e-business are distribution companies. Amazon.com, Rediff.com, eBay.com, Etrade.com…you name it, and they either sell, or make it possible for others to sell goods to customers far and wide. They don’t manufacture anything themselves. Also, almost all of these are recent startups, and wouldn’t have had the time to build up their operations if they had gone the traditional brick-and-mortar-and-eighteen tonner-truck way. 

The Internet, in other words, gave big and small companies–whether centuries-old business houses or yesterday’s startups–and even individuals, an appa-rently equal opportunity to strike the proverbial pot of gold at the end of the rainbow. Now that’s quite a paradigm shift from what traditional businesses have been used to. Not only have the rules of the game changed, but also, you no longer know who’ll comprise your competition tomorrow. A new Web business could well pop up while your shutters are down today, on a server in Timbuktoo, and immediately start taking away business from you. Quite a scary scenario indeed.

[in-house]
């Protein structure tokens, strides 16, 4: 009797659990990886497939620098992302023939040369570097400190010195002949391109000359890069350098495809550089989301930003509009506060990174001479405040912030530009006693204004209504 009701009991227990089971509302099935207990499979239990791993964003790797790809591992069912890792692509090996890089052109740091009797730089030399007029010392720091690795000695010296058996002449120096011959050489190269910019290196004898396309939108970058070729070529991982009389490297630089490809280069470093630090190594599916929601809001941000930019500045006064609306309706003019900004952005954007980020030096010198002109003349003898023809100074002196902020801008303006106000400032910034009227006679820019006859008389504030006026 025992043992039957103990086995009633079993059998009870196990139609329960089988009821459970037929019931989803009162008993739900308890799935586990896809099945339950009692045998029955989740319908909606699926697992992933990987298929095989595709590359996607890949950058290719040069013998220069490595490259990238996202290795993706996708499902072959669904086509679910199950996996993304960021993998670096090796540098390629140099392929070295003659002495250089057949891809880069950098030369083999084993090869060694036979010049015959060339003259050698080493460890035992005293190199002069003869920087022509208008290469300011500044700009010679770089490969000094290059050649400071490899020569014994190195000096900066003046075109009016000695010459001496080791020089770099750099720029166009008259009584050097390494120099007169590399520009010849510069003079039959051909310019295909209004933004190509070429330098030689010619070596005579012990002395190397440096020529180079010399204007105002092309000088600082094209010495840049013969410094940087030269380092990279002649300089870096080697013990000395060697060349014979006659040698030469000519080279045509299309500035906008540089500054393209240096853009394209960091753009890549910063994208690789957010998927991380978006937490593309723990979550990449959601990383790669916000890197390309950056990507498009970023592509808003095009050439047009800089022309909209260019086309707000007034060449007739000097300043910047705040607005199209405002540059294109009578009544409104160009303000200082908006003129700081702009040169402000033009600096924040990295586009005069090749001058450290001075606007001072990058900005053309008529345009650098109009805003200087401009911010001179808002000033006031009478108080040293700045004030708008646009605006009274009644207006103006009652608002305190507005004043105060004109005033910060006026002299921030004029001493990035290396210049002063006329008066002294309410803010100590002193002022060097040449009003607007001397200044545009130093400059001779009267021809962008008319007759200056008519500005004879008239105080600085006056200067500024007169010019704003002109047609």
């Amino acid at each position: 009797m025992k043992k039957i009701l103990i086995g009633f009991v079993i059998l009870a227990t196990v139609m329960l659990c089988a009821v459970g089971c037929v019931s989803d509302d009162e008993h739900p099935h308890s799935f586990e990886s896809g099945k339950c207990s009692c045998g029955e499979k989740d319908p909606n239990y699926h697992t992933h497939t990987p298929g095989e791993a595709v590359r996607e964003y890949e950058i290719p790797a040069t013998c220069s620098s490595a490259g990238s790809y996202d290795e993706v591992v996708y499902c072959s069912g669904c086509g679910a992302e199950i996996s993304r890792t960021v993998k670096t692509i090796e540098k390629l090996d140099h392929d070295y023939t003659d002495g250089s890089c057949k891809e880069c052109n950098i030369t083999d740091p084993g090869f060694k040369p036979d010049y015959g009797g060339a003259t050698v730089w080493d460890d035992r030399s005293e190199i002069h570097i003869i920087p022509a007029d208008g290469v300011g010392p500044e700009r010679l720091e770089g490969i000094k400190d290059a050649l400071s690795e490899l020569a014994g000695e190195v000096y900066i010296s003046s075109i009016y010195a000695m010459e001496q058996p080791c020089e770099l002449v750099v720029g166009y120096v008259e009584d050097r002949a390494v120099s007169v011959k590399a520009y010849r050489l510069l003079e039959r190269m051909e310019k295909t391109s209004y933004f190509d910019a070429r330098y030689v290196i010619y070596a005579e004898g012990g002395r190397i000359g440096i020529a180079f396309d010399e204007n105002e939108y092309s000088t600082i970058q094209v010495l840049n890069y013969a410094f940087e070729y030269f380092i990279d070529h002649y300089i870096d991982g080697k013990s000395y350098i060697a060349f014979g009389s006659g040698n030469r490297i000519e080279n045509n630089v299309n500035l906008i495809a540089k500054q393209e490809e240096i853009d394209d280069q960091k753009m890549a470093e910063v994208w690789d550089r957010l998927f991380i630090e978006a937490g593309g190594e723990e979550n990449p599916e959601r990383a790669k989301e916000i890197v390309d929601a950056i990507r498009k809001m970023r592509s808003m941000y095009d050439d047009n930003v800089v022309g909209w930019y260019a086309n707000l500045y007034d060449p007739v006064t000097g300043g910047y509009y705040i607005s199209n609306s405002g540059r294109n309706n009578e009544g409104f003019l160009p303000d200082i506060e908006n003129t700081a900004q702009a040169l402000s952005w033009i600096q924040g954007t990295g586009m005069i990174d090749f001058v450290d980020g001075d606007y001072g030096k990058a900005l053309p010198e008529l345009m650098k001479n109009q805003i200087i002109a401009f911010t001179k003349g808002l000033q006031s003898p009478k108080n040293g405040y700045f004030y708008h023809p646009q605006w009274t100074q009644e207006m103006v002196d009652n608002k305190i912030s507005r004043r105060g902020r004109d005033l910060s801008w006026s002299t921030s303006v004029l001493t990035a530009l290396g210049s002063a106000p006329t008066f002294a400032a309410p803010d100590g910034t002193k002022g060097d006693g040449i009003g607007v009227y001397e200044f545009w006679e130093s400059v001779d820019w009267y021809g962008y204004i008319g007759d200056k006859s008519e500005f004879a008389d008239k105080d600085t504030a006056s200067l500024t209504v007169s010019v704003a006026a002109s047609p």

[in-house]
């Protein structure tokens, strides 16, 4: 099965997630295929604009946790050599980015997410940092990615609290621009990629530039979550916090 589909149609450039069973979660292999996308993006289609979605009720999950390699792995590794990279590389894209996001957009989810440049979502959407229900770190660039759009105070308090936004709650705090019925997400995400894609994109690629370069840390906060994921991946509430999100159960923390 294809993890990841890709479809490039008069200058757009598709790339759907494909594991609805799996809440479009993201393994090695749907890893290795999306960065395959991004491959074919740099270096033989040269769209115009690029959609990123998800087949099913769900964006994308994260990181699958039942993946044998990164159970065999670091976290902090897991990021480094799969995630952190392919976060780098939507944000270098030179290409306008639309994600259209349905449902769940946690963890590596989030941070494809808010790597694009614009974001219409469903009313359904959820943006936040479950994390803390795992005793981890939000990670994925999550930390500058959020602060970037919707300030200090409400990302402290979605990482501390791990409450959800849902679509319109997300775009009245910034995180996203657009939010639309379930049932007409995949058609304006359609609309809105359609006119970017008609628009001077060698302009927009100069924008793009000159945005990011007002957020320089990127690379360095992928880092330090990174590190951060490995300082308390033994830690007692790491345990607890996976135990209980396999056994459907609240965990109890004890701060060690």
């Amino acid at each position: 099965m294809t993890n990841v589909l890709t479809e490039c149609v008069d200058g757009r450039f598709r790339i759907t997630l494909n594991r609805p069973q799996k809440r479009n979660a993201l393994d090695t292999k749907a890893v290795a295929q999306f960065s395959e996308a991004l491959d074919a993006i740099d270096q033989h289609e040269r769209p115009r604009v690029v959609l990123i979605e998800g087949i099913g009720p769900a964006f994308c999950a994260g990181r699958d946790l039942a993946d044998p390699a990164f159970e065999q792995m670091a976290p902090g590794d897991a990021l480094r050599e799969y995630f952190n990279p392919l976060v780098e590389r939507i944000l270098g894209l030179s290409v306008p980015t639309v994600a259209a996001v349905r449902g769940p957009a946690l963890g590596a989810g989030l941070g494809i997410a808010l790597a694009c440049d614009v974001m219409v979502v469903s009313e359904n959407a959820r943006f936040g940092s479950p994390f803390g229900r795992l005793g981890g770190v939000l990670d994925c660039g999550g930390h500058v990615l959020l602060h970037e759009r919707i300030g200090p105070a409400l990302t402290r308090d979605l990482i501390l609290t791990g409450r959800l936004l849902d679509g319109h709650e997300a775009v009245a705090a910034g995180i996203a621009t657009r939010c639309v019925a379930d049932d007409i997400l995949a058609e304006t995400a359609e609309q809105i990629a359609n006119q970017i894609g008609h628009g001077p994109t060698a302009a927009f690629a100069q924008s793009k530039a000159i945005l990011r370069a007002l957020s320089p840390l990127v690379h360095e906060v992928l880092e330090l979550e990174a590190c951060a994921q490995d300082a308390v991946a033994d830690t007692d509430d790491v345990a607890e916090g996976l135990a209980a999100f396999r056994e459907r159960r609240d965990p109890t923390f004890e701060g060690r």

The herd mentality
No wonder that businesses are running scared. And when you’re running scared, the herd mentality comes into play. Motorists who frequent village and small-town roads would be familiar with this one. You’d be motoring along when you come across this herd of cattle moving placidly, as if nothing on earth could shake them. Buzz them a bit, and you can see some discomfort and probably a realignment to give you right of way, while the herd settles back to its placid gait. 

Now consider a couple of spunky kids on mountain bikes, noisily buzzing the herd again and again. First, there will be the expected disturbance in the herd, as it tries to let the annoyance by, and when the disturbance continues, you would see increasing confusion. Finally, the herd will break rank and one cow (or bull or whatever) will head off at a tangent to the original direction. At this point, the rest of the herd, without thinking twice will blindly take off after the new leader.

The world over, business often reacted to the Internet like a herd of cattle caught at night in the blinding headlights of angrily buzzing mountain bikes. Many have broken out in different directions, and many others have tried to follow them, copying what they’re trying to do.